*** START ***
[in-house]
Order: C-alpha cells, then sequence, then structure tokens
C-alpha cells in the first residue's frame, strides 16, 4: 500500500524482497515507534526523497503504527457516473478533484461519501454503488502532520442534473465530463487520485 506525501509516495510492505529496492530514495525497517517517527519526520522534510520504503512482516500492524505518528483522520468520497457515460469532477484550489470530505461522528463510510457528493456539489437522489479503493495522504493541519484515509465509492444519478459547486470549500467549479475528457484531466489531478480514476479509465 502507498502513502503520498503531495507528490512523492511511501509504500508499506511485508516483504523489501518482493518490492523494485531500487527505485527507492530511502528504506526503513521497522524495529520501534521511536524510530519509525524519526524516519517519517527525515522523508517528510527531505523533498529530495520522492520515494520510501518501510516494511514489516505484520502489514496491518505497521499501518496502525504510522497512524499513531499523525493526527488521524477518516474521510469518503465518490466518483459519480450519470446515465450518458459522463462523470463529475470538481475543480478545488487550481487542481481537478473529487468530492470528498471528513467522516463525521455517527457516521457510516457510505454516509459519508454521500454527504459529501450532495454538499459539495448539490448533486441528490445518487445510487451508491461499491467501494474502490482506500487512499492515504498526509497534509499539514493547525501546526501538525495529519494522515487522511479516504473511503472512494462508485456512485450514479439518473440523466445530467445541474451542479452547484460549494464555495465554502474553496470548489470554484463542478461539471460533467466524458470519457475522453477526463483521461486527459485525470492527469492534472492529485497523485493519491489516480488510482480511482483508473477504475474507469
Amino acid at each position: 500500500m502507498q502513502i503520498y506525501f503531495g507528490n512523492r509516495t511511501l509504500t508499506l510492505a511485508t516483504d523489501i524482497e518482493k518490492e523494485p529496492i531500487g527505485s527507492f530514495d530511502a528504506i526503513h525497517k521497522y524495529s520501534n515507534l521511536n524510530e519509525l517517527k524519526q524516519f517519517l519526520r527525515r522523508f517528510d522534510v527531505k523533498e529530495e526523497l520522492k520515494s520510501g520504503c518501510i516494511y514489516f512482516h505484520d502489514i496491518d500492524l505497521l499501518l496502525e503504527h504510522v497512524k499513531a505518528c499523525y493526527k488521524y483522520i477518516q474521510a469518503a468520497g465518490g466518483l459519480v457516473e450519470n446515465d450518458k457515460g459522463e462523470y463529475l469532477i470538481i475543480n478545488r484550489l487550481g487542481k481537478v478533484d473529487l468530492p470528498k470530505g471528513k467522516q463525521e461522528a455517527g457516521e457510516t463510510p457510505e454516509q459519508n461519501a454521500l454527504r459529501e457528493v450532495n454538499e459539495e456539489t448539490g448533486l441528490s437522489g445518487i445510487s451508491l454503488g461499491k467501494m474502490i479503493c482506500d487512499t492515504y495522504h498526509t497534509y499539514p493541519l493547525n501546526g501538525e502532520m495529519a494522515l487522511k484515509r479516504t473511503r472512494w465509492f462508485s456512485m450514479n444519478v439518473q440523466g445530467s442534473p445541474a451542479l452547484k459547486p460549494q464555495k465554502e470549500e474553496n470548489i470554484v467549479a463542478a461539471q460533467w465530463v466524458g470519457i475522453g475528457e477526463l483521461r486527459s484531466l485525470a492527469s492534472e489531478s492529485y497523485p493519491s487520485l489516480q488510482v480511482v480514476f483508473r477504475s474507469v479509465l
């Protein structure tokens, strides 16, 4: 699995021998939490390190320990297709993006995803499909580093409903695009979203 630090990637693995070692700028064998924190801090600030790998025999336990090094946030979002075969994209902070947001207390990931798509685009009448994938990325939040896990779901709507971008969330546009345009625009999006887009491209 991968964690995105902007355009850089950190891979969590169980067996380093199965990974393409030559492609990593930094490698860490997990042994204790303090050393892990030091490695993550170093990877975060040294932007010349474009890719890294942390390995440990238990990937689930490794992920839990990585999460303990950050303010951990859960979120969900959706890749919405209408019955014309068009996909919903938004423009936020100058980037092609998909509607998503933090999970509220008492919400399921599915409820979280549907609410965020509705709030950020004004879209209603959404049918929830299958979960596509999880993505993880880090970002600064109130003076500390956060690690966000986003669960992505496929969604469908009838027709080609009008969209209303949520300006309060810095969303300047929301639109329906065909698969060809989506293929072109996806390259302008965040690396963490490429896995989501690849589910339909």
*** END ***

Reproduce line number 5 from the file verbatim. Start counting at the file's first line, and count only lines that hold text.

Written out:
């Protein structure tokens, strides 16, 4: 699995021998939490390190320990297709993006995803499909580093409903695009979203 630090990637693995070692700028064998924190801090600030790998025999336990090094946030979002075969994209902070947001207390990931798509685009009448994938990325939040896990779901709507971008969330546009345009625009999006887009491209 991968964690995105902007355009850089950190891979969590169980067996380093199965990974393409030559492609990593930094490698860490997990042994204790303090050393892990030091490695993550170093990877975060040294932007010349474009890719890294942390390995440990238990990937689930490794992920839990990585999460303990950050303010951990859960979120969900959706890749919405209408019955014309068009996909919903938004423009936020100058980037092609998909509607998503933090999970509220008492919400399921599915409820979280549907609410965020509705709030950020004004879209209603959404049918929830299958979960596509999880993505993880880090970002600064109130003076500390956060690690966000986003669960992505496929969604469908009838027709080609009008969209209303949520300006309060810095969303300047929301639109329906065909698969060809989506293929072109996806390259302008965040690396963490490429896995989501690849589910339909």